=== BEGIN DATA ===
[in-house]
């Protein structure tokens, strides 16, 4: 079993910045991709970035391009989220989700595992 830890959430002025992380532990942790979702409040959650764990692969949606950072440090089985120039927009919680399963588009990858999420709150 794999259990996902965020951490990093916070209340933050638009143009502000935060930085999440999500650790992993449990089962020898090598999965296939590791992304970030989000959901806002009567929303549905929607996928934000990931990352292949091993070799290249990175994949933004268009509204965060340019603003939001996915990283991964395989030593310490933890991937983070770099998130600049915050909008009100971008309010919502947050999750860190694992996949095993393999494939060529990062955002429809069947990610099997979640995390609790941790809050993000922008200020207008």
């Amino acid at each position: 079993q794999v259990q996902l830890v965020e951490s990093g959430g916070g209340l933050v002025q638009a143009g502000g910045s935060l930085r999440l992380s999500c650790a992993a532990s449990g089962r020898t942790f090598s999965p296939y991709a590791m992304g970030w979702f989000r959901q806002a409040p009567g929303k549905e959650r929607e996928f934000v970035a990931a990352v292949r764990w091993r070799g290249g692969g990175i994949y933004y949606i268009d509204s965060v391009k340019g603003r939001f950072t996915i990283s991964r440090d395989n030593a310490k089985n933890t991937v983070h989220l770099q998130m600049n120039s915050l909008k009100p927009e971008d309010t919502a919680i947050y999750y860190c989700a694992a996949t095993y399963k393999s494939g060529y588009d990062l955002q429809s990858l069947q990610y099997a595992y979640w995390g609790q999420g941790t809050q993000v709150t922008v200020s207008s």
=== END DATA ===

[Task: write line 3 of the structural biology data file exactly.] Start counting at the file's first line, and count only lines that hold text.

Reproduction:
């Amino acid at each position: 079993q794999v259990q996902l830890v965020e951490s990093g959430g916070g209340l933050v002025q638009a143009g502000g910045s935060l930085r999440l992380s999500c650790a992993a532990s449990g089962r020898t942790f090598s999965p296939y991709a590791m992304g970030w979702f989000r959901q806002a409040p009567g929303k549905e959650r929607e996928f934000v970035a990931a990352v292949r764990w091993r070799g290249g692969g990175i994949y933004y949606i268009d509204s965060v391009k340019g603003r939001f950072t996915i990283s991964r440090d395989n030593a310490k089985n933890t991937v983070h989220l770099q998130m600049n120039s915050l909008k009100p927009e971008d309010t919502a919680i947050y999750y860190c989700a694992a996949t095993y399963k393999s494939g060529y588009d990062l955002q429809s990858l069947q990610y099997a595992y979640w995390g609790q999420g941790t809050q993000v709150t922008v200020s207008s």